# Triple integral - finding mass of solid

I'm trying to find the mass of the solid (constant density $\rho$) which is bounded by the surface $x=y^2$ and the planes $x=z, z=0, x=1.$. Now I'm having a hard time visualising/sketching it as you would for just a double integral.

I tried some stuff and came up with $y^2\leq x\leq 1, -1\leq y\leq 1, 0\leq z\leq x$ and so I got the mass as being given by the iterated integrals $$\int_{-1}^1dy\int_{y^2}^{1}dx\int_{0}^{x}\rho \ dz$$ but I'm not too sure about this.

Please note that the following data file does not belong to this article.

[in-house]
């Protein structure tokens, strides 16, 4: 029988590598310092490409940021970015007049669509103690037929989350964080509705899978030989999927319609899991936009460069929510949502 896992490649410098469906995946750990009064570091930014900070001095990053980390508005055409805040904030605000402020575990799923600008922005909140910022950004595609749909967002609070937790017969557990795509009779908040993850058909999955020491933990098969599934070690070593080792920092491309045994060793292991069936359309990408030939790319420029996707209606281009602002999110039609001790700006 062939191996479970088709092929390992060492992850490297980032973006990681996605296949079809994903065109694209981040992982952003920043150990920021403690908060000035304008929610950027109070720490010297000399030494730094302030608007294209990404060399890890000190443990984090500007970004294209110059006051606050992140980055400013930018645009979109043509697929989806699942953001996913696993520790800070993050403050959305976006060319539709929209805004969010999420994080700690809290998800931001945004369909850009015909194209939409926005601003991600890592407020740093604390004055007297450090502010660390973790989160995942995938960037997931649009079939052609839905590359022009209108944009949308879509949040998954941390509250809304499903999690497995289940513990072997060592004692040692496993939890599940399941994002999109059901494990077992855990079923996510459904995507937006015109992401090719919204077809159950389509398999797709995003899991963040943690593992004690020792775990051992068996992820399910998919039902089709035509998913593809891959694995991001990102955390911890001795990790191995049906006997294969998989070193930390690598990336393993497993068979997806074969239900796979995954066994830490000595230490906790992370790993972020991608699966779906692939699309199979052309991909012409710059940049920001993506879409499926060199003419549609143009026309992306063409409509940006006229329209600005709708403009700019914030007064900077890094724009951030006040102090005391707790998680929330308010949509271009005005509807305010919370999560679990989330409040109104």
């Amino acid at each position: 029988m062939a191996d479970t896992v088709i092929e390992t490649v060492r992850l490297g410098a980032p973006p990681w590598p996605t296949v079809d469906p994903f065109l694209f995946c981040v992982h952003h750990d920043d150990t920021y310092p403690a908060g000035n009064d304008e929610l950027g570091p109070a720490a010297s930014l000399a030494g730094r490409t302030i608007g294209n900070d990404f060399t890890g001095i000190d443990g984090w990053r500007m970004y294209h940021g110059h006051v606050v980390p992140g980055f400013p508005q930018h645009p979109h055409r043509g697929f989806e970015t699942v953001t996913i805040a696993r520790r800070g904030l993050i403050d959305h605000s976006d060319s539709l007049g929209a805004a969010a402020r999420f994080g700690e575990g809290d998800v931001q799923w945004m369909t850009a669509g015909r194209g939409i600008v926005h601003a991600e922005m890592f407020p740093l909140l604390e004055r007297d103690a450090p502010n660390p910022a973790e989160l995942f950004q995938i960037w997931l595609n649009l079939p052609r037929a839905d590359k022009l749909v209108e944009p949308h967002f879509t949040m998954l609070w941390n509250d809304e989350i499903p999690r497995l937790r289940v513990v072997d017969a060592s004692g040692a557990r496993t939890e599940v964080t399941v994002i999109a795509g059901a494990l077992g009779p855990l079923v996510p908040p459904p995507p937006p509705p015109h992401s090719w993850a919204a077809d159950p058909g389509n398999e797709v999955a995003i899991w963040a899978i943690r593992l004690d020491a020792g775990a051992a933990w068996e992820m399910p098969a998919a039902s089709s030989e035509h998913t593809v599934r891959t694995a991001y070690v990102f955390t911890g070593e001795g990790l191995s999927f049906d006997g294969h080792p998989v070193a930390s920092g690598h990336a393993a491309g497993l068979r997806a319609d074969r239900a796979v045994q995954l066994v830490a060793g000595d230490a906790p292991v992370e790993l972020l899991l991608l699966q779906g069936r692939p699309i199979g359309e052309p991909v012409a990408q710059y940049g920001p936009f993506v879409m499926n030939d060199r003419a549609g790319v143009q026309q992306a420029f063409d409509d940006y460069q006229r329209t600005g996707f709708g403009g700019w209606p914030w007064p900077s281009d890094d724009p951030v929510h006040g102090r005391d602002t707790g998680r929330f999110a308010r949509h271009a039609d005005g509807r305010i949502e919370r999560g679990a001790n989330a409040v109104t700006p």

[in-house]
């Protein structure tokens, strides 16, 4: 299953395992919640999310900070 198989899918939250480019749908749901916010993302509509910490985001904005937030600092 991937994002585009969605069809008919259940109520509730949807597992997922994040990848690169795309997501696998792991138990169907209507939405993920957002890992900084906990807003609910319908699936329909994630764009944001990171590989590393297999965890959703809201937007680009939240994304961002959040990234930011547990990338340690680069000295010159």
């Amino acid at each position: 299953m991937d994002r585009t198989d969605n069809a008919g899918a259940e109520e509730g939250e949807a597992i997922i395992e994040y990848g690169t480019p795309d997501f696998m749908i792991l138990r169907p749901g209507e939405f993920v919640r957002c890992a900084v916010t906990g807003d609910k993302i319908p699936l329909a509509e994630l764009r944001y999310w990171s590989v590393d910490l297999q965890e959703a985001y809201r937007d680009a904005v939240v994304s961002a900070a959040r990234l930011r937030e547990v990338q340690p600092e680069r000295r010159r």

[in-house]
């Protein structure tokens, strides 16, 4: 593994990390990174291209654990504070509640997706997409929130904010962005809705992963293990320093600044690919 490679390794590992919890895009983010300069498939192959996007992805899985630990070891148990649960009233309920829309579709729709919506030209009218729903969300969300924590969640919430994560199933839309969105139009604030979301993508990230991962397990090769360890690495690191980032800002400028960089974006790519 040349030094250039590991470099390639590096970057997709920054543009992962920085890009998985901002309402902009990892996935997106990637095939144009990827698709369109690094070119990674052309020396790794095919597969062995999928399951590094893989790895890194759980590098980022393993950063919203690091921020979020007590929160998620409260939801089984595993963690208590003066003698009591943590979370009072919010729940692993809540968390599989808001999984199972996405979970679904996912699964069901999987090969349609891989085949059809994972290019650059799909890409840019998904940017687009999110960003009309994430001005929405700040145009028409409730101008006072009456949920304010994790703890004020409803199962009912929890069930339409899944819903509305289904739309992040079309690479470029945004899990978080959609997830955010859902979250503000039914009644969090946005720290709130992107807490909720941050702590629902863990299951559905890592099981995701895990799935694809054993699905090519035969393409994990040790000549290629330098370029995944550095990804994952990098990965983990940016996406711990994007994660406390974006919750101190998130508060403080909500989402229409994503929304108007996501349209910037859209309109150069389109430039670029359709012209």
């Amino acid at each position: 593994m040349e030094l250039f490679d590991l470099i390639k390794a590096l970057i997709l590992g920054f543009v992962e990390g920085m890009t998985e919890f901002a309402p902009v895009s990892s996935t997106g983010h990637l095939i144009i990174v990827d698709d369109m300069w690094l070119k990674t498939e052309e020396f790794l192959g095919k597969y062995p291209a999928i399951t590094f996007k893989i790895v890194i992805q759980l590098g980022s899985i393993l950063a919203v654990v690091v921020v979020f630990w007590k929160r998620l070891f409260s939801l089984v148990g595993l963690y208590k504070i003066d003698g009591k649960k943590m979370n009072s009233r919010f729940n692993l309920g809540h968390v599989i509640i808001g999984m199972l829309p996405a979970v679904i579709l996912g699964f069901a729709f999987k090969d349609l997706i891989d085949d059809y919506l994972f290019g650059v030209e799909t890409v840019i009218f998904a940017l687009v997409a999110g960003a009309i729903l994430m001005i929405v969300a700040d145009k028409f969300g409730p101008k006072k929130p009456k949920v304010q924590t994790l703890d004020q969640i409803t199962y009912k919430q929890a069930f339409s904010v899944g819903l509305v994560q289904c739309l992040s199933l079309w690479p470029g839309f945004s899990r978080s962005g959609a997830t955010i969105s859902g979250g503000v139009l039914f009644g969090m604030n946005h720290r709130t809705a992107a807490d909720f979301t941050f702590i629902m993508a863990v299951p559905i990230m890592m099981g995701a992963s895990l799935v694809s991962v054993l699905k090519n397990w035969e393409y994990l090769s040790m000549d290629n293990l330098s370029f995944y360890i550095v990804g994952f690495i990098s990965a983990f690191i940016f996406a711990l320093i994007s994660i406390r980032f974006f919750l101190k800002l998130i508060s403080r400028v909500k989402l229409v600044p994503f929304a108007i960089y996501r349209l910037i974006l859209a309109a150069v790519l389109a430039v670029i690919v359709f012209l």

[same as $$\int_{-1}^1\int_{y^2}^{1}\int_{0}^{x}\rho \ dzdxdy$$]

• One of planes need correction $z=0$. – Nosrati Feb 22 '17 at 16:10
• Thank you. I wrote it twice for some reason. – Anon Feb 22 '17 at 16:20
• You keep writing your integrals in the wrong way. You cannot write $\int_{-1}^1 dy \int_{y^2}^1 dx$. Instead, write $\int_{-1}^1 \int_{y^2}^1 dx\;dy$ – Kuifje Feb 22 '17 at 16:22
• It's just different notation that I see being used. Is what I put correct though? – Anon Feb 22 '17 at 16:26
• Why $-1\leq y\leq1$ and isn't $0\leq y\leq1$.? The solid is symmetric.? – Nosrati Feb 22 '17 at 18:24